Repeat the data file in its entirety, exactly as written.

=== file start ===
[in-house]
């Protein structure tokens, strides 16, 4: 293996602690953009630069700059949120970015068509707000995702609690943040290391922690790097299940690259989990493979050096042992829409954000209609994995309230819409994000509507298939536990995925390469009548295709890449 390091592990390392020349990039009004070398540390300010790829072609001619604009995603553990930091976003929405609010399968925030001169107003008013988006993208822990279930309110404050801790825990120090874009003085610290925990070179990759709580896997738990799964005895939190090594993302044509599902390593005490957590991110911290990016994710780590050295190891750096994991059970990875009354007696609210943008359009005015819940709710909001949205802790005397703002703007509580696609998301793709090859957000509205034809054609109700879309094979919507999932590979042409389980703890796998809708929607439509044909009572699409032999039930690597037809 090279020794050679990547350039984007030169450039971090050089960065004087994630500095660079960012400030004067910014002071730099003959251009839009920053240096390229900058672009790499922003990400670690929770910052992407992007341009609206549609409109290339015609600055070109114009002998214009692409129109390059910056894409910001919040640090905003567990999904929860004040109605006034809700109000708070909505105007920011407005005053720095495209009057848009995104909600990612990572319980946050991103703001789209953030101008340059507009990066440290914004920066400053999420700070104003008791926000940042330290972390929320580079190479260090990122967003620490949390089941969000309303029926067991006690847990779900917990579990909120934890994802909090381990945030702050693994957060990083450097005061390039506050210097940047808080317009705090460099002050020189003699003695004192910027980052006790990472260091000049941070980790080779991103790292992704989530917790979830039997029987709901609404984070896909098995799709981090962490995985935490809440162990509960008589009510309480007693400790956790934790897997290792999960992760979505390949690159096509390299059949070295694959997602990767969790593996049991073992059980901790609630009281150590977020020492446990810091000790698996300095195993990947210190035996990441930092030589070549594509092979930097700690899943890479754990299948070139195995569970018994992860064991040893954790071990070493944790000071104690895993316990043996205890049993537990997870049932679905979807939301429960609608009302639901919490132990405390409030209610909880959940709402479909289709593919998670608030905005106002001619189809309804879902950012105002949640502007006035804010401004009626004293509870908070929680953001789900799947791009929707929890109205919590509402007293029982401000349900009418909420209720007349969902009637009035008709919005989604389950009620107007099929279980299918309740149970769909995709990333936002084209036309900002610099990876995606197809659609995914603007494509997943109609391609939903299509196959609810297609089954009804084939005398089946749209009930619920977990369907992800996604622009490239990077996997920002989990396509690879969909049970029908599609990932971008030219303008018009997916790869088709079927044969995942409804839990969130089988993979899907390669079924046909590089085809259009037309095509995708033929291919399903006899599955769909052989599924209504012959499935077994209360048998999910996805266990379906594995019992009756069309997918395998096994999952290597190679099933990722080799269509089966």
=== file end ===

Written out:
[in-house]
């Protein structure tokens, strides 16, 4: 293996602690953009630069700059949120970015068509707000995702609690943040290391922690790097299940690259989990493979050096042992829409954000209609994995309230819409994000509507298939536990995925390469009548295709890449 390091592990390392020349990039009004070398540390300010790829072609001619604009995603553990930091976003929405609010399968925030001169107003008013988006993208822990279930309110404050801790825990120090874009003085610290925990070179990759709580896997738990799964005895939190090594993302044509599902390593005490957590991110911290990016994710780590050295190891750096994991059970990875009354007696609210943008359009005015819940709710909001949205802790005397703002703007509580696609998301793709090859957000509205034809054609109700879309094979919507999932590979042409389980703890796998809708929607439509044909009572699409032999039930690597037809 090279020794050679990547350039984007030169450039971090050089960065004087994630500095660079960012400030004067910014002071730099003959251009839009920053240096390229900058672009790499922003990400670690929770910052992407992007341009609206549609409109290339015609600055070109114009002998214009692409129109390059910056894409910001919040640090905003567990999904929860004040109605006034809700109000708070909505105007920011407005005053720095495209009057848009995104909600990612990572319980946050991103703001789209953030101008340059507009990066440290914004920066400053999420700070104003008791926000940042330290972390929320580079190479260090990122967003620490949390089941969000309303029926067991006690847990779900917990579990909120934890994802909090381990945030702050693994957060990083450097005061390039506050210097940047808080317009705090460099002050020189003699003695004192910027980052006790990472260091000049941070980790080779991103790292992704989530917790979830039997029987709901609404984070896909098995799709981090962490995985935490809440162990509960008589009510309480007693400790956790934790897997290792999960992760979505390949690159096509390299059949070295694959997602990767969790593996049991073992059980901790609630009281150590977020020492446990810091000790698996300095195993990947210190035996990441930092030589070549594509092979930097700690899943890479754990299948070139195995569970018994992860064991040893954790071990070493944790000071104690895993316990043996205890049993537990997870049932679905979807939301429960609608009302639901919490132990405390409030209610909880959940709402479909289709593919998670608030905005106002001619189809309804879902950012105002949640502007006035804010401004009626004293509870908070929680953001789900799947791009929707929890109205919590509402007293029982401000349900009418909420209720007349969902009637009035008709919005989604389950009620107007099929279980299918309740149970769909995709990333936002084209036309900002610099990876995606197809659609995914603007494509997943109609391609939903299509196959609810297609089954009804084939005398089946749209009930619920977990369907992800996604622009490239990077996997920002989990396509690879969909049970029908599609990932971008030219303008018009997916790869088709079927044969995942409804839990969130089988993979899907390669079924046909590089085809259009037309095509995708033929291919399903006899599955769909052989599924209504012959499935077994209360048998999910996805266990379906594995019992009756069309997918395998096994999952290597190679099933990722080799269509089966």